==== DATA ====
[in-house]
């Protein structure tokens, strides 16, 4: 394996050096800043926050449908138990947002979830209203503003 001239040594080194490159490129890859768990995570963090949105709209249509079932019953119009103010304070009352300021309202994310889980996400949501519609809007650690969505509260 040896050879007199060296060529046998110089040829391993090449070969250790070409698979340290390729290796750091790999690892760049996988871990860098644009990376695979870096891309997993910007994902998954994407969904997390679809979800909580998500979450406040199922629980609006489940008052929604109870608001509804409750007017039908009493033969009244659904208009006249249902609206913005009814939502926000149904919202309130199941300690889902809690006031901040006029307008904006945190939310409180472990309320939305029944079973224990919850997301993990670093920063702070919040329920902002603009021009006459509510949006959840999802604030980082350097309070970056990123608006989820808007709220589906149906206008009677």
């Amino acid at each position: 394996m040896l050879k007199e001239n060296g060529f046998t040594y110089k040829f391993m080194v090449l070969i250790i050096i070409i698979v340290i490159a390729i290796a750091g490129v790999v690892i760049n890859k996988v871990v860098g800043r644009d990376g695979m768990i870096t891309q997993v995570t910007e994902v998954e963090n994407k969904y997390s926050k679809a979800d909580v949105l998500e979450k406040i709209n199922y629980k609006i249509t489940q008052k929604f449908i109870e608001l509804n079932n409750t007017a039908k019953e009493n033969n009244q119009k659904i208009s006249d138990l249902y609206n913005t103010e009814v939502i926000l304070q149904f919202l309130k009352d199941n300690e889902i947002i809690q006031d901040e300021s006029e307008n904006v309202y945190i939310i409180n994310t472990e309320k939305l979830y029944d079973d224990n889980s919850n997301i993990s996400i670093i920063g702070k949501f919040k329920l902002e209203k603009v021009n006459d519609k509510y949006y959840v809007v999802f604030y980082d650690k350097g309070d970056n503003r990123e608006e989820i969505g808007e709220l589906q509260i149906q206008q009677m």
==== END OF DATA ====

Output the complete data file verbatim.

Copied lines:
[in-house]
């Protein structure tokens, strides 16, 4: 394996050096800043926050449908138990947002979830209203503003 001239040594080194490159490129890859768990995570963090949105709209249509079932019953119009103010304070009352300021309202994310889980996400949501519609809007650690969505509260 040896050879007199060296060529046998110089040829391993090449070969250790070409698979340290390729290796750091790999690892760049996988871990860098644009990376695979870096891309997993910007994902998954994407969904997390679809979800909580998500979450406040199922629980609006489940008052929604109870608001509804409750007017039908009493033969009244659904208009006249249902609206913005009814939502926000149904919202309130199941300690889902809690006031901040006029307008904006945190939310409180472990309320939305029944079973224990919850997301993990670093920063702070919040329920902002603009021009006459509510949006959840999802604030980082350097309070970056990123608006989820808007709220589906149906206008009677």
């Amino acid at each position: 394996m040896l050879k007199e001239n060296g060529f046998t040594y110089k040829f391993m080194v090449l070969i250790i050096i070409i698979v340290i490159a390729i290796a750091g490129v790999v690892i760049n890859k996988v871990v860098g800043r644009d990376g695979m768990i870096t891309q997993v995570t910007e994902v998954e963090n994407k969904y997390s926050k679809a979800d909580v949105l998500e979450k406040i709209n199922y629980k609006i249509t489940q008052k929604f449908i109870e608001l509804n079932n409750t007017a039908k019953e009493n033969n009244q119009k659904i208009s006249d138990l249902y609206n913005t103010e009814v939502i926000l304070q149904f919202l309130k009352d199941n300690e889902i947002i809690q006031d901040e300021s006029e307008n904006v309202y945190i939310i409180n994310t472990e309320k939305l979830y029944d079973d224990n889980s919850n997301i993990s996400i670093i920063g702070k949501f919040k329920l902002e209203k603009v021009n006459d519609k509510y949006y959840v809007v999802f604030y980082d650690k350097g309070d970056n503003r990123e608006e989820i969505g808007e709220l589906q509260i149906q206008q009677m």